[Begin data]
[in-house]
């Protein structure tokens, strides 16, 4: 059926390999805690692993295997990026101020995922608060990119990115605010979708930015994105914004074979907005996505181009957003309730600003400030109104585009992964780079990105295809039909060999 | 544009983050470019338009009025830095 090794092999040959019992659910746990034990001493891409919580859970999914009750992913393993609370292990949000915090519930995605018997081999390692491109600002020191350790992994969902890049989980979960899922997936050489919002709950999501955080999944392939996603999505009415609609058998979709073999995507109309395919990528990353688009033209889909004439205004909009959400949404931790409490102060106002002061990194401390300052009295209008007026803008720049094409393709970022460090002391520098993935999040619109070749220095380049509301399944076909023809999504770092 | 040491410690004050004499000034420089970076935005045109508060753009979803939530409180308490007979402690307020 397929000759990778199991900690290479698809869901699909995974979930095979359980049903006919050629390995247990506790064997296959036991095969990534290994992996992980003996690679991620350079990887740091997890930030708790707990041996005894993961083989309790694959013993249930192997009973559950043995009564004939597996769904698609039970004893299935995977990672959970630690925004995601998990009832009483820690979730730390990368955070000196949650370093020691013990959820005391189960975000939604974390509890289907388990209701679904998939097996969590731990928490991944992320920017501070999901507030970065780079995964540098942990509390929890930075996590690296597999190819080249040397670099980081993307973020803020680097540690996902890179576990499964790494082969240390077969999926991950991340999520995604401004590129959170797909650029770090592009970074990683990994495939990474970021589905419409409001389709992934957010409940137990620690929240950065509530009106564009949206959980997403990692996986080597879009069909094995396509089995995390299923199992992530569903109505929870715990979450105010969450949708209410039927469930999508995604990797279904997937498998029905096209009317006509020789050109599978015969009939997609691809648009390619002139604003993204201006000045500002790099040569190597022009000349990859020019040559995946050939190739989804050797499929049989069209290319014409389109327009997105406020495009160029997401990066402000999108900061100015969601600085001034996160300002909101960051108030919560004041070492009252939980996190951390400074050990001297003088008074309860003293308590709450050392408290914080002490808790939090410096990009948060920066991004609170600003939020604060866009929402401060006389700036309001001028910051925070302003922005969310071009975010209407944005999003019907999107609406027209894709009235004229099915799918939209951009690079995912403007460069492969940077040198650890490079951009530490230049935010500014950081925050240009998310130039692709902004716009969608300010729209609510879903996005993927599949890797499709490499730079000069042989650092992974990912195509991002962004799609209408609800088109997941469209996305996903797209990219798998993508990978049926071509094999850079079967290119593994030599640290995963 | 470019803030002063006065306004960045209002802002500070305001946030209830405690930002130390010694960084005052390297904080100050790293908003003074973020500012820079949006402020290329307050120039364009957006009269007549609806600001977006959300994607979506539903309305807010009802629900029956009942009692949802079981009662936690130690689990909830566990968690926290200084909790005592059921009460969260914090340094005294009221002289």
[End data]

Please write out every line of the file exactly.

[in-house]
């Protein structure tokens, strides 16, 4: 059926390999805690692993295997990026101020995922608060990119990115605010979708930015994105914004074979907005996505181009957003309730600003400030109104585009992964780079990105295809039909060999 | 544009983050470019338009009025830095 090794092999040959019992659910746990034990001493891409919580859970999914009750992913393993609370292990949000915090519930995605018997081999390692491109600002020191350790992994969902890049989980979960899922997936050489919002709950999501955080999944392939996603999505009415609609058998979709073999995507109309395919990528990353688009033209889909004439205004909009959400949404931790409490102060106002002061990194401390300052009295209008007026803008720049094409393709970022460090002391520098993935999040619109070749220095380049509301399944076909023809999504770092 | 040491410690004050004499000034420089970076935005045109508060753009979803939530409180308490007979402690307020 397929000759990778199991900690290479698809869901699909995974979930095979359980049903006919050629390995247990506790064997296959036991095969990534290994992996992980003996690679991620350079990887740091997890930030708790707990041996005894993961083989309790694959013993249930192997009973559950043995009564004939597996769904698609039970004893299935995977990672959970630690925004995601998990009832009483820690979730730390990368955070000196949650370093020691013990959820005391189960975000939604974390509890289907388990209701679904998939097996969590731990928490991944992320920017501070999901507030970065780079995964540098942990509390929890930075996590690296597999190819080249040397670099980081993307973020803020680097540690996902890179576990499964790494082969240390077969999926991950991340999520995604401004590129959170797909650029770090592009970074990683990994495939990474970021589905419409409001389709992934957010409940137990620690929240950065509530009106564009949206959980997403990692996986080597879009069909094995396509089995995390299923199992992530569903109505929870715990979450105010969450949708209410039927469930999508995604990797279904997937498998029905096209009317006509020789050109599978015969009939997609691809648009390619002139604003993204201006000045500002790099040569190597022009000349990859020019040559995946050939190739989804050797499929049989069209290319014409389109327009997105406020495009160029997401990066402000999108900061100015969601600085001034996160300002909101960051108030919560004041070492009252939980996190951390400074050990001297003088008074309860003293308590709450050392408290914080002490808790939090410096990009948060920066991004609170600003939020604060866009929402401060006389700036309001001028910051925070302003922005969310071009975010209407944005999003019907999107609406027209894709009235004229099915799918939209951009690079995912403007460069492969940077040198650890490079951009530490230049935010500014950081925050240009998310130039692709902004716009969608300010729209609510879903996005993927599949890797499709490499730079000069042989650092992974990912195509991002962004799609209408609800088109997941469209996305996903797209990219798998993508990978049926071509094999850079079967290119593994030599640290995963 | 470019803030002063006065306004960045209002802002500070305001946030209830405690930002130390010694960084005052390297904080100050790293908003003074973020500012820079949006402020290329307050120039364009957006009269007549609806600001977006959300994607979506539903309305807010009802629900029956009942009692949802079981009662936690130690689990909830566990968690926290200084909790005592059921009460969260914090340094005294009221002289």